I’m a sucker for old books, especially by certain writers that have demonstrated such depth of insight. Just about anytime I see an ad for a Library sale I’m going to attempt to be there and make some purchases. Last Friday was one of those days and I picked 25 or so books. One of the interesting things about buying a used book is what you may find inside them in the form of notes that the previous owner wrote or even some letter or card that was left there from another time.
Today I was looking through a couple of the volumes I picked up and inside the book “The Future of the Christian” by Elton Trueblood was several pages of notes the first owner had made as he read the book. He also wrote freely on the pages themselves of his thoughts as he read. But the most interesting thing was a card. On one side of it was a picture of an ancient yoke that would have been used with oxen in the early days of Christianity. Under the yoke are these words, “The bearer of this card is recognized as a Yokefellow because he is one who seeks to be a member of Christ’s team in common life, accepting the discipline explained on the opposite side. Under that was the name, National Yokefellow Office, 230 College Avenue, Richmond, Indiana 47374. On the opposite side it had the title, “A COMMON DISCIPLINE.” Then it says, “I, the undersigned, voluntarily undertake:
1. The Discipline of Prayer. To pray every day preferably at the beginning of the day.
2. The Discipline of Scripture. To read reverently and thoughtfully every day, a portion of Scripture, following a definite plan.
3. The Discipline of Worship. To share, at least once each week, in the public worship of God.
4. The Discipline of Money. To give a definite portion of my annual income to the promotion of the Christian Cause.
5. The Discipline of Time. To use my time as a sacred gift, not to be wasted.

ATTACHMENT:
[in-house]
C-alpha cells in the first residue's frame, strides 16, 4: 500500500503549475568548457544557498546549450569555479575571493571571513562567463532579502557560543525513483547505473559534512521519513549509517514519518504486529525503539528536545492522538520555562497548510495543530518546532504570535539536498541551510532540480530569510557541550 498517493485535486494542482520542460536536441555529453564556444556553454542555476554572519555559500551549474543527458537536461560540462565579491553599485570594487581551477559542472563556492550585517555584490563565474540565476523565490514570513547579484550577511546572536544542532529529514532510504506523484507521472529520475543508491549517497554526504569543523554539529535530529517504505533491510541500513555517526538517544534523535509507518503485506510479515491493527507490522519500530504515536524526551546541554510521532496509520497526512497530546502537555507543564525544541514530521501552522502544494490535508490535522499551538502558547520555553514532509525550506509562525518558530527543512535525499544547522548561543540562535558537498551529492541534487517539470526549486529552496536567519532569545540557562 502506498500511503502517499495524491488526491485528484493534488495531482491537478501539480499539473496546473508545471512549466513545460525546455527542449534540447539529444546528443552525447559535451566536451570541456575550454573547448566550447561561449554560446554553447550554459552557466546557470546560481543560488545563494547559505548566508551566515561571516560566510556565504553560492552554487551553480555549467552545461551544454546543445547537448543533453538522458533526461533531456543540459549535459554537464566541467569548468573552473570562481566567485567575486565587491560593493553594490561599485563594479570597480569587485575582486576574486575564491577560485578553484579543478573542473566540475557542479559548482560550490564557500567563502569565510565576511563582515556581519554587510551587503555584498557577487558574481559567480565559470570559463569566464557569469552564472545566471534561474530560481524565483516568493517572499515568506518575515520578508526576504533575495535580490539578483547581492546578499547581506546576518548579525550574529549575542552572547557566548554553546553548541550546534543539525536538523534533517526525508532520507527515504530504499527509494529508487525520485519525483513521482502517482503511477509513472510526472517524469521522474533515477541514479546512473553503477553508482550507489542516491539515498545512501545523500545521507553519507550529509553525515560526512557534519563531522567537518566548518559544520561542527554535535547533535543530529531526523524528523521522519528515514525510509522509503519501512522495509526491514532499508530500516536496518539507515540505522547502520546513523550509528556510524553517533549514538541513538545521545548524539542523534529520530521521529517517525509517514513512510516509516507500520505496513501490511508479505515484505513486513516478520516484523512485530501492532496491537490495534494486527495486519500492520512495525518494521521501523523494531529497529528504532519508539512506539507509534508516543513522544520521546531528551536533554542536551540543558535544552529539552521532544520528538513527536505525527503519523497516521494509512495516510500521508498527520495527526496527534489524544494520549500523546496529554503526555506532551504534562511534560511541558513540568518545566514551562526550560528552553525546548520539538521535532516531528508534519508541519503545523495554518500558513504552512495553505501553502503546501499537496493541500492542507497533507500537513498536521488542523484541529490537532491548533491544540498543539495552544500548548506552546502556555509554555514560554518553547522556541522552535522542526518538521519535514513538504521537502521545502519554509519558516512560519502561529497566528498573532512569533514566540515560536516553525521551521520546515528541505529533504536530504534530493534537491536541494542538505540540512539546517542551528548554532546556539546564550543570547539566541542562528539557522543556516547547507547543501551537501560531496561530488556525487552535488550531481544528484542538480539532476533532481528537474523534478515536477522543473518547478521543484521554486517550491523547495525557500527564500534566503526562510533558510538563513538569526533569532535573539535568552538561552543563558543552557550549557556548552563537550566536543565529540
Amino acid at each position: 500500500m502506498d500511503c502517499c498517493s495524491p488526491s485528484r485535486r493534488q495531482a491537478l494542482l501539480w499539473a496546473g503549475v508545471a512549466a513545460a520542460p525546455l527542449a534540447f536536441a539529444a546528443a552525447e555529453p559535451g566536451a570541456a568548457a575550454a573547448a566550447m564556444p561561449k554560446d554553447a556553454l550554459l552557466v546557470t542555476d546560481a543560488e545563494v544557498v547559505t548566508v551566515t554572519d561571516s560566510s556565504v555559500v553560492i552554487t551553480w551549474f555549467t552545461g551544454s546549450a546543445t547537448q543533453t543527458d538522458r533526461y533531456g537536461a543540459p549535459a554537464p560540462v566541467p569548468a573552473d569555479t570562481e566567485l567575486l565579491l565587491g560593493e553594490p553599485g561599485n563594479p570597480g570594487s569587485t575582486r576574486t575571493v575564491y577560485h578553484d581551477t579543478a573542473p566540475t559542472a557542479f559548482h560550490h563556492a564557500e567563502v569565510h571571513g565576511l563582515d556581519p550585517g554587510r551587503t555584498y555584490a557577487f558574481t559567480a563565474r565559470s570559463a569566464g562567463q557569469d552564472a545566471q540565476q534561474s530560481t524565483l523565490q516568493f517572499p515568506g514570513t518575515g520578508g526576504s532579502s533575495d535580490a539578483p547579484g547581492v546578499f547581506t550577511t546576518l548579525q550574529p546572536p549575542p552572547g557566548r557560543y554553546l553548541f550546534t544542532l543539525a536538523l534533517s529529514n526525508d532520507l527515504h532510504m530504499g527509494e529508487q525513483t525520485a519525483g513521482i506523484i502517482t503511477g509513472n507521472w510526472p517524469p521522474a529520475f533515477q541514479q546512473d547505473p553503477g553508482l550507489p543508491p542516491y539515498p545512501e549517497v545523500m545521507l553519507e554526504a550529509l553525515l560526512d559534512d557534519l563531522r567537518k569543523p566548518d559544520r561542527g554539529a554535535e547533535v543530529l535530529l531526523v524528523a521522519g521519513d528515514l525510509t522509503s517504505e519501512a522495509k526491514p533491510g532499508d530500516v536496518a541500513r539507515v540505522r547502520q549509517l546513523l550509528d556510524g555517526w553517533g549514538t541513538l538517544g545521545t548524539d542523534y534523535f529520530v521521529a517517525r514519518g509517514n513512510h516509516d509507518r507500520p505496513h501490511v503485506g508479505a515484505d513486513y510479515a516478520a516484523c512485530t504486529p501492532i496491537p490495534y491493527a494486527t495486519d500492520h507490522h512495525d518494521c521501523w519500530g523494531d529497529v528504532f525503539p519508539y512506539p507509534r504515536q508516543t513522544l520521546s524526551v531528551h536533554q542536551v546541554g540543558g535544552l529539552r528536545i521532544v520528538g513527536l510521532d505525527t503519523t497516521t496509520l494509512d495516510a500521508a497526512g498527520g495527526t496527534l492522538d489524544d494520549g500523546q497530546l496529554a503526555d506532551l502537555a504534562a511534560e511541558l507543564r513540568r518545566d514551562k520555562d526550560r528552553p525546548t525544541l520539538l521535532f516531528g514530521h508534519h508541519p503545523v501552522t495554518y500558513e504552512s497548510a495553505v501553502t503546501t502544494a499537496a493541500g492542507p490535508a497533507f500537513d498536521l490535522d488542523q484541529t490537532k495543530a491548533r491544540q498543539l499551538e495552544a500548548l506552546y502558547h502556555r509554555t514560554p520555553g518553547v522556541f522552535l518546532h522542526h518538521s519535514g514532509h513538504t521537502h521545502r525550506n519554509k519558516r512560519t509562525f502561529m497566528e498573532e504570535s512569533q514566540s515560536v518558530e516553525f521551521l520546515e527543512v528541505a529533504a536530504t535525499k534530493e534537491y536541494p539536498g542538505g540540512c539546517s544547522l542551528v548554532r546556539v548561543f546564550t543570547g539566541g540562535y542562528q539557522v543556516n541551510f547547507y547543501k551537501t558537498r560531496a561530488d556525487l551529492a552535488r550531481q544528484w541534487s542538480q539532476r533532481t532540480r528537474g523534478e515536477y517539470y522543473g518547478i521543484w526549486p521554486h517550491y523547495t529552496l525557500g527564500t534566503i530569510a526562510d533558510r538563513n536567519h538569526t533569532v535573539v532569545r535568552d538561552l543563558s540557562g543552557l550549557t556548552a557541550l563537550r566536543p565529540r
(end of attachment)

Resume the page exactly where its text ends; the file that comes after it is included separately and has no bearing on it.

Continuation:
6. The Discipline of Work. To strive to make my daily work, whatever it may me, a Christian vocation.
7. The Discipline of Study. To develop my mental powers by careful reading and study.
Both the man’s name and a witness had signed the card. I don’t know if this was an organization assocaited with Elton Trueblood or just something that was left at some point in the book. The looks of the card indicate it has been around for a long time.
I wonder if the organization still exist. Those seven disciplines would be great for anyone to commit to. The fact that it has a place for a person to sign and have it witnessed makes it all the more likely that the one signing will follow through with the commitment.
The idea of discipline doesn’t tend to fit well in our society. We tend to picture discipline as some sort of punishment. The root of the word is “Disciple”. It has to do with the intentional practice of that which leads one to be a disciple. It is amazing how much we admire discipline in sports when we don’t seem to share the same attitude toward our faith.
Would you be willing to put your name on the line with a witness commiting yourself to follow these seven disciplines? It would be a powerful way to grow in your faith toward God.